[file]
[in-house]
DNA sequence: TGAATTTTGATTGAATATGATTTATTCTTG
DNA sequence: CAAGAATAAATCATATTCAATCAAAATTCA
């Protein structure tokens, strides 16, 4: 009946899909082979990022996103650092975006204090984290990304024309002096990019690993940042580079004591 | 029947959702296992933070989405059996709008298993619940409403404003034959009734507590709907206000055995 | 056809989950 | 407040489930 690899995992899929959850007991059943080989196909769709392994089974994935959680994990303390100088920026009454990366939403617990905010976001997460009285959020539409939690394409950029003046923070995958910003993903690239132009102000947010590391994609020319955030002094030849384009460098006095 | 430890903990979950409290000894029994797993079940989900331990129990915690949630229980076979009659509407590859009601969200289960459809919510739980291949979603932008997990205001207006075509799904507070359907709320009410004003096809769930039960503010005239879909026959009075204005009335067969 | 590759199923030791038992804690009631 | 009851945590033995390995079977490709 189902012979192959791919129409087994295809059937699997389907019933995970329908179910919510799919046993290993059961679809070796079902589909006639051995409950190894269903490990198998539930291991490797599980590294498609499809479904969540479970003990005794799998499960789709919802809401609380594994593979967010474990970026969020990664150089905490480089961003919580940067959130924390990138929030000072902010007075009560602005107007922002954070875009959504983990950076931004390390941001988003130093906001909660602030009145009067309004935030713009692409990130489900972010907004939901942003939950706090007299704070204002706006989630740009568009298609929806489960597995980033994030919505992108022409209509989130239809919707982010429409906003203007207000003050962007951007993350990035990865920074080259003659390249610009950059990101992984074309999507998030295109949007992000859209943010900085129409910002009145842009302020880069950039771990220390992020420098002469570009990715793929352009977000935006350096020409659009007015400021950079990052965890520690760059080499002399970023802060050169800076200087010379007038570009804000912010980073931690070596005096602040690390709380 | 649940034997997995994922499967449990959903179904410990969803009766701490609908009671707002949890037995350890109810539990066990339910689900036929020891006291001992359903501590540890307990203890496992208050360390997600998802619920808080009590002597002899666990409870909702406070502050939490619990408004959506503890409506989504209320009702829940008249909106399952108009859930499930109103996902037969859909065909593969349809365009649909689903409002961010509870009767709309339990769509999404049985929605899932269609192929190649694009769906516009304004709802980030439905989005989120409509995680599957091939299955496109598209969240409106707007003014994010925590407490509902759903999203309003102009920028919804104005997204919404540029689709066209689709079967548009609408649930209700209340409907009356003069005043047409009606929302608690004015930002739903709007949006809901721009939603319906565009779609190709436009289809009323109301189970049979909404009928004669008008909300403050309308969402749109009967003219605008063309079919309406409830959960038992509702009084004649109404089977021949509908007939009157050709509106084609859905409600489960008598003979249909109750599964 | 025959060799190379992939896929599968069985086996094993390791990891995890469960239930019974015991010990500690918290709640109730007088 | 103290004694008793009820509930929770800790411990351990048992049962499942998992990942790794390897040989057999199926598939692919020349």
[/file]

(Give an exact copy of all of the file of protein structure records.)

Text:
[in-house]
DNA sequence: TGAATTTTGATTGAATATGATTTATTCTTG
DNA sequence: CAAGAATAAATCATATTCAATCAAAATTCA
């Protein structure tokens, strides 16, 4: 009946899909082979990022996103650092975006204090984290990304024309002096990019690993940042580079004591 | 029947959702296992933070989405059996709008298993619940409403404003034959009734507590709907206000055995 | 056809989950 | 407040489930 690899995992899929959850007991059943080989196909769709392994089974994935959680994990303390100088920026009454990366939403617990905010976001997460009285959020539409939690394409950029003046923070995958910003993903690239132009102000947010590391994609020319955030002094030849384009460098006095 | 430890903990979950409290000894029994797993079940989900331990129990915690949630229980076979009659509407590859009601969200289960459809919510739980291949979603932008997990205001207006075509799904507070359907709320009410004003096809769930039960503010005239879909026959009075204005009335067969 | 590759199923030791038992804690009631 | 009851945590033995390995079977490709 189902012979192959791919129409087994295809059937699997389907019933995970329908179910919510799919046993290993059961679809070796079902589909006639051995409950190894269903490990198998539930291991490797599980590294498609499809479904969540479970003990005794799998499960789709919802809401609380594994593979967010474990970026969020990664150089905490480089961003919580940067959130924390990138929030000072902010007075009560602005107007922002954070875009959504983990950076931004390390941001988003130093906001909660602030009145009067309004935030713009692409990130489900972010907004939901942003939950706090007299704070204002706006989630740009568009298609929806489960597995980033994030919505992108022409209509989130239809919707982010429409906003203007207000003050962007951007993350990035990865920074080259003659390249610009950059990101992984074309999507998030295109949007992000859209943010900085129409910002009145842009302020880069950039771990220390992020420098002469570009990715793929352009977000935006350096020409659009007015400021950079990052965890520690760059080499002399970023802060050169800076200087010379007038570009804000912010980073931690070596005096602040690390709380 | 649940034997997995994922499967449990959903179904410990969803009766701490609908009671707002949890037995350890109810539990066990339910689900036929020891006291001992359903501590540890307990203890496992208050360390997600998802619920808080009590002597002899666990409870909702406070502050939490619990408004959506503890409506989504209320009702829940008249909106399952108009859930499930109103996902037969859909065909593969349809365009649909689903409002961010509870009767709309339990769509999404049985929605899932269609192929190649694009769906516009304004709802980030439905989005989120409509995680599957091939299955496109598209969240409106707007003014994010925590407490509902759903999203309003102009920028919804104005997204919404540029689709066209689709079967548009609408649930209700209340409907009356003069005043047409009606929302608690004015930002739903709007949006809901721009939603319906565009779609190709436009289809009323109301189970049979909404009928004669008008909300403050309308969402749109009967003219605008063309079919309406409830959960038992509702009084004649109404089977021949509908007939009157050709509106084609859905409600489960008598003979249909109750599964 | 025959060799190379992939896929599968069985086996094993390791990891995890469960239930019974015991010990500690918290709640109730007088 | 103290004694008793009820509930929770800790411990351990048992049962499942998992990942790794390897040989057999199926598939692919020349």